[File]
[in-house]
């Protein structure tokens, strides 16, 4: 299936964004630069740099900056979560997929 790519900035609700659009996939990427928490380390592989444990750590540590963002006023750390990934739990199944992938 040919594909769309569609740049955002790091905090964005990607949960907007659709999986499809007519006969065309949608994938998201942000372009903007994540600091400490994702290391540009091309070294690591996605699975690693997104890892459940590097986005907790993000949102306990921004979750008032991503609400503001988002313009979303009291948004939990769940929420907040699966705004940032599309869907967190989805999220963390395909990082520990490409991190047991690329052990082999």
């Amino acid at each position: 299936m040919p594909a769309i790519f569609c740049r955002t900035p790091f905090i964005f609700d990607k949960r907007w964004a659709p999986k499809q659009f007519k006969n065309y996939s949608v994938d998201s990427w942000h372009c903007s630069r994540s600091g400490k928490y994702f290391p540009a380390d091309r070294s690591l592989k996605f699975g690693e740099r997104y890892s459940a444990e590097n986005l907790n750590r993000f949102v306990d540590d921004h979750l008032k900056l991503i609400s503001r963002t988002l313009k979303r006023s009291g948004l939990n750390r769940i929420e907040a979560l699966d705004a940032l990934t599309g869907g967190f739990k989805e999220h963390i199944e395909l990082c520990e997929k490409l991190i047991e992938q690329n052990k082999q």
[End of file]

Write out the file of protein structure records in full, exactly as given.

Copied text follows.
[in-house]
């Protein structure tokens, strides 16, 4: 299936964004630069740099900056979560997929 790519900035609700659009996939990427928490380390592989444990750590540590963002006023750390990934739990199944992938 040919594909769309569609740049955002790091905090964005990607949960907007659709999986499809007519006969065309949608994938998201942000372009903007994540600091400490994702290391540009091309070294690591996605699975690693997104890892459940590097986005907790993000949102306990921004979750008032991503609400503001988002313009979303009291948004939990769940929420907040699966705004940032599309869907967190989805999220963390395909990082520990490409991190047991690329052990082999």
């Amino acid at each position: 299936m040919p594909a769309i790519f569609c740049r955002t900035p790091f905090i964005f609700d990607k949960r907007w964004a659709p999986k499809q659009f007519k006969n065309y996939s949608v994938d998201s990427w942000h372009c903007s630069r994540s600091g400490k928490y994702f290391p540009a380390d091309r070294s690591l592989k996605f699975g690693e740099r997104y890892s459940a444990e590097n986005l907790n750590r993000f949102v306990d540590d921004h979750l008032k900056l991503i609400s503001r963002t988002l313009k979303r006023s009291g948004l939990n750390r769940i929420e907040a979560l699966d705004a940032l990934t599309g869907g967190f739990k989805e999220h963390i199944e395909l990082c520990e997929k490409l991190i047991e992938q690329n052990k082999q």